This is the first in a 3-part series about the process and practice of becoming your parent’s healthcare advocate. In this part one, we talk about how to lay the groundwork for a smooth transition.
As Bette Davis once said, “Getting old is not for sissies.”
It’s also not something that anyone should have to do alone, especially when it comes to navigating the exhaustingly complex and sometimes downright intimidating territory of personal healthcare.
If you have ever been in the position of providing even just informal support to an aging parent as he or she dealt with healthcare issues, you have probably experienced feelings of confusion, frustration, and helplessness.
It’s easy to get lost in our medical system, to feel shuffled aside and left without answers to even your most basic questions. And on top of that, you also probably had to manage feelings of anxiety, worry, and the stress of accountability.
Taking on the role of being a parent’s healthcare advocate is a big deal. It comes with many responsibilities, and those responsibilities typically grow over time. It’s important for your well being as well as your parent’s to make the right preparations. This post will help you not only to handle things with greater ease, but also help you adapt more gracefully as your role evolves.
Laying the Groundwork: A Crucial Step
The first step to being an effective healthcare advocate is listening.
You cannot advocate well for someone without an in-depth understanding of their fears, beliefs, and preferences about everything from routine doctor visits to emergency care to end-of-life situations. So, your first responsibility is to have an open and honest conversation with your parent. If you need help getting started or seeing such a conversation through, you may want to try a collaborative family meeting with an expert facilitator.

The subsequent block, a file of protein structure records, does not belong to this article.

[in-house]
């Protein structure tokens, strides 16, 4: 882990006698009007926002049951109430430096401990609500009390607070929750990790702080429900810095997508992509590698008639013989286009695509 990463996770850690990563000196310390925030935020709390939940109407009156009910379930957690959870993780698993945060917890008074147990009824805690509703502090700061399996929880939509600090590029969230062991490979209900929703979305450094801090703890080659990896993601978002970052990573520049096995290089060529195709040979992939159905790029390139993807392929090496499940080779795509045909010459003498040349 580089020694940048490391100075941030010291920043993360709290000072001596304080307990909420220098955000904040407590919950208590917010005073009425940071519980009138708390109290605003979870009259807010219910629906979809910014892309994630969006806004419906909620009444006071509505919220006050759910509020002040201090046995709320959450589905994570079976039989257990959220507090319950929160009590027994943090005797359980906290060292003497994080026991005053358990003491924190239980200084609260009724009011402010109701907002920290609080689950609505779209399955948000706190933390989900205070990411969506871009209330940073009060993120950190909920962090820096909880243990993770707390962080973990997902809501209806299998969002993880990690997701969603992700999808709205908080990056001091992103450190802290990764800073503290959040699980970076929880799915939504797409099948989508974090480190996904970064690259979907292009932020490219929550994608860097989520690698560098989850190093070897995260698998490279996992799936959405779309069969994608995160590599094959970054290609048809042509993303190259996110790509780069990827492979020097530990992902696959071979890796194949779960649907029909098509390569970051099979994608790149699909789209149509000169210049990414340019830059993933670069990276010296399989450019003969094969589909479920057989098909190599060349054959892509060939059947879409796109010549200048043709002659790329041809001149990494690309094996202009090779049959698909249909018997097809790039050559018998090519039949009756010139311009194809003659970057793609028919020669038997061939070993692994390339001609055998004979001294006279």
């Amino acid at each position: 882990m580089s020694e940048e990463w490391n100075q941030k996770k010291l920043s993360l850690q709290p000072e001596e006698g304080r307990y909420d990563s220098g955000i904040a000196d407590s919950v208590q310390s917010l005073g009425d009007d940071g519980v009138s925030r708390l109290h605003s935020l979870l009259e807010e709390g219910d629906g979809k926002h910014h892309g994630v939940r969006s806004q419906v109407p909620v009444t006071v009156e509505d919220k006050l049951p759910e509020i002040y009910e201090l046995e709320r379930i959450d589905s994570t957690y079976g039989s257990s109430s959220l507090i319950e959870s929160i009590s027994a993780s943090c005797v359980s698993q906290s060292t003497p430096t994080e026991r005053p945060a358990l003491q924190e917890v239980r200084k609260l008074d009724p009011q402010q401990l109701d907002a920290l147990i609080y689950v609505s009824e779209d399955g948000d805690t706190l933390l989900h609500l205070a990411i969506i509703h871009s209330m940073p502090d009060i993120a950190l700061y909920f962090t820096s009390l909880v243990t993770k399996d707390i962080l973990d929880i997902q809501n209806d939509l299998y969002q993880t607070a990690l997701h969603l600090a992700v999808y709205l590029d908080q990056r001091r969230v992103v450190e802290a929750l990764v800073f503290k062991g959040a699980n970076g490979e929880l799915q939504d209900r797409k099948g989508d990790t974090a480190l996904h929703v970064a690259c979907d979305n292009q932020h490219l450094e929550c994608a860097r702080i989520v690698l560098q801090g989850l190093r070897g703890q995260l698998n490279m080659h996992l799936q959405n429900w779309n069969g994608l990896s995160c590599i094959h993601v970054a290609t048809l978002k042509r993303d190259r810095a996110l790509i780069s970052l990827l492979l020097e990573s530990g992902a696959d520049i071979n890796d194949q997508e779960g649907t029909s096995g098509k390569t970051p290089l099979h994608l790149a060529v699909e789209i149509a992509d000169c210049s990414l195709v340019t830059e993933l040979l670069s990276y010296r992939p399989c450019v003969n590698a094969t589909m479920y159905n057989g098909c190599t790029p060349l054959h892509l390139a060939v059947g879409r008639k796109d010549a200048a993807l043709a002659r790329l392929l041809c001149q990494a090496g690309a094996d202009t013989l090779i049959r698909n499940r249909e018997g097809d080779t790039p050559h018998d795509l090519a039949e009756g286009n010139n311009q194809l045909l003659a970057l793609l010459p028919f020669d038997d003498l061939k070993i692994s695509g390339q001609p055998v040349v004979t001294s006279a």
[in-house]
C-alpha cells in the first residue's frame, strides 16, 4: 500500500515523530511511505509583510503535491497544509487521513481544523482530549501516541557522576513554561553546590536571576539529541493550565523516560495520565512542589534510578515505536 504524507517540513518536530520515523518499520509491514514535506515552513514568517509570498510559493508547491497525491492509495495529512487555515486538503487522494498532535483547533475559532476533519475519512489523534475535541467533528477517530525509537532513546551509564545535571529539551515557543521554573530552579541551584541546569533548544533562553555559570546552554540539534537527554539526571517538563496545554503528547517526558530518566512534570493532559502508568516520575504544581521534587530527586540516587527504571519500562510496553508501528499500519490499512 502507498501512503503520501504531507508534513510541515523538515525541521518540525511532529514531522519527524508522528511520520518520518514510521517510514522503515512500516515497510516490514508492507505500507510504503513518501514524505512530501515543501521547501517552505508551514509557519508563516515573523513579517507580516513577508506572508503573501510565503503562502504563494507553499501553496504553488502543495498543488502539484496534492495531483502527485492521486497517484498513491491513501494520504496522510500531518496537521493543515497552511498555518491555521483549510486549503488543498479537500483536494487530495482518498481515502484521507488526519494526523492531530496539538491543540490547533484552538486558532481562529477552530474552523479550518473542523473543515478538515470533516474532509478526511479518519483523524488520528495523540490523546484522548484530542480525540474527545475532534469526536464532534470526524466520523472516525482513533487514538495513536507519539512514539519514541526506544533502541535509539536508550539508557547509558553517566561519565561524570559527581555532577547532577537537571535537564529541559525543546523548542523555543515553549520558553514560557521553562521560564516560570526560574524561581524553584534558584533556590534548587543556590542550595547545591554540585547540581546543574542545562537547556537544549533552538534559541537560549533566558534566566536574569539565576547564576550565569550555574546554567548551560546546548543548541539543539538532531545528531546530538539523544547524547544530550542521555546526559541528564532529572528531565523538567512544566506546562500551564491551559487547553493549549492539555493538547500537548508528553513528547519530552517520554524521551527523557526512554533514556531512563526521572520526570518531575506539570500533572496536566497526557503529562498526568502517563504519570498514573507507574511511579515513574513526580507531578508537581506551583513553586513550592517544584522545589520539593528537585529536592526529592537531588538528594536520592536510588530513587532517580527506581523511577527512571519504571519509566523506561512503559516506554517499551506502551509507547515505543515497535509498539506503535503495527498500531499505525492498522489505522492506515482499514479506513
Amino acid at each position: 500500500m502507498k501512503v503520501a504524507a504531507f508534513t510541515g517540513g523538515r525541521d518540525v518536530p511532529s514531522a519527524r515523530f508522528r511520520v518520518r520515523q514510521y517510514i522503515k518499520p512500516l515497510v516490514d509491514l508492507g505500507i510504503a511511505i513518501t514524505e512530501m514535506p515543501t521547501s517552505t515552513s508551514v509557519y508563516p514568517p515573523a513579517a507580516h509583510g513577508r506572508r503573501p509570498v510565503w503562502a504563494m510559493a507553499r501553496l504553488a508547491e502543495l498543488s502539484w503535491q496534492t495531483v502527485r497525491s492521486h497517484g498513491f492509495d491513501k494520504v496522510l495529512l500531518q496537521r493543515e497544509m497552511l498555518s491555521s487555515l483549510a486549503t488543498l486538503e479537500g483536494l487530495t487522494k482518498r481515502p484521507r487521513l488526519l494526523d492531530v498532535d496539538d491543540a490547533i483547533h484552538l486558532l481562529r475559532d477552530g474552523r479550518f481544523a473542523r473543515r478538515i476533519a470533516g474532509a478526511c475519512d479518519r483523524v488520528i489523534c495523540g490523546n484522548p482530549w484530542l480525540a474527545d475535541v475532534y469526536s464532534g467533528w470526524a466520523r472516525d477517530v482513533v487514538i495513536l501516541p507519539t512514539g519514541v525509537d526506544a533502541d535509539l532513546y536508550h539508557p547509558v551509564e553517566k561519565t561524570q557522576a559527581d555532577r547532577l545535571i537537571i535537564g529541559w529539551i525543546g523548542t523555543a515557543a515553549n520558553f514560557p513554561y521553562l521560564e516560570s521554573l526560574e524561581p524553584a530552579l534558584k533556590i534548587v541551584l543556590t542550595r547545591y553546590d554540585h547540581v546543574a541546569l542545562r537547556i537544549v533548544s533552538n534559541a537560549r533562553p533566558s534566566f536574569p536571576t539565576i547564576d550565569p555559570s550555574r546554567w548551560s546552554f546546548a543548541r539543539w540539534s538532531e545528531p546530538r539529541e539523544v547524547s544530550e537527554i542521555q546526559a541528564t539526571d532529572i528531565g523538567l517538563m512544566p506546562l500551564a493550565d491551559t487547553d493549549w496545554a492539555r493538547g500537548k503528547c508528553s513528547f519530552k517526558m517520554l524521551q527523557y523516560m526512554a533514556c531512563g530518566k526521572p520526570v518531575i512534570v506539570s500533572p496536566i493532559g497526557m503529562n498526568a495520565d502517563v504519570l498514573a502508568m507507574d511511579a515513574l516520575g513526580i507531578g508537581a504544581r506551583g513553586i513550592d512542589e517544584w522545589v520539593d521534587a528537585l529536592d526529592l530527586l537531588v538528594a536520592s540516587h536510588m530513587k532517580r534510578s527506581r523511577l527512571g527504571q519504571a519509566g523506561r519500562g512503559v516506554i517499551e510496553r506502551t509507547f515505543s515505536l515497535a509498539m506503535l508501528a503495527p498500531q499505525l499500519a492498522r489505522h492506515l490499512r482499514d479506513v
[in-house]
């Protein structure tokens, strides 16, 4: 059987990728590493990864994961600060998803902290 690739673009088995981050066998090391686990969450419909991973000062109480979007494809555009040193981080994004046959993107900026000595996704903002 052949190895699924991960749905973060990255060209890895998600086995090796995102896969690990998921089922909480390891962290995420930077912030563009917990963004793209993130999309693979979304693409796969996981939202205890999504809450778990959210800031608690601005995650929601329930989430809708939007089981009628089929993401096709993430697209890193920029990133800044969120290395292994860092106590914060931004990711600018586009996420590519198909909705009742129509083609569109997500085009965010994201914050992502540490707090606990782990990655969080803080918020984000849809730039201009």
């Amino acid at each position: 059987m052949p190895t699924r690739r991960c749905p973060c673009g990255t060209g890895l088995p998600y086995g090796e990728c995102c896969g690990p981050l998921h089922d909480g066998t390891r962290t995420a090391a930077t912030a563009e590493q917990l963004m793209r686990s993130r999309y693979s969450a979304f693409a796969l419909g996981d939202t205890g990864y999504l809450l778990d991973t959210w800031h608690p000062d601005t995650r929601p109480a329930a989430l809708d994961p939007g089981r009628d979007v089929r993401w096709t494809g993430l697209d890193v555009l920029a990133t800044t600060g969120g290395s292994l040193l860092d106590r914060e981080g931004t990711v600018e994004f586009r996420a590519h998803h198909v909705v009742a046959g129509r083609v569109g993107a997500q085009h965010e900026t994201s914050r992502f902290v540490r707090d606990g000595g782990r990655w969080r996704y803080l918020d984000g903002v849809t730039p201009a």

It’s important not only to listen, but to also be wary of taking things at face value. Be on the lookout for non-verbal clues about your parent’s feelings. Sometimes shame or embarrassment can keep a person from saying what they really want or need.
Finally, practice separating what you think your parent needs from what your parent wants. There are cases, of course, where you will need to make decisions for your parent (that’s part of being a healthcare advocate.); but it’s so critical to be consistently aware of your parent’s perceptions and feelings about a situation and to resist imposing your own experience on them.
Making healthcare plans is never something you should do “to” your parent or even “for” your parent. Instead, it needs to be something you do with your parent, as a supportive and respectful partner.
To see the next two parts of this series, click below: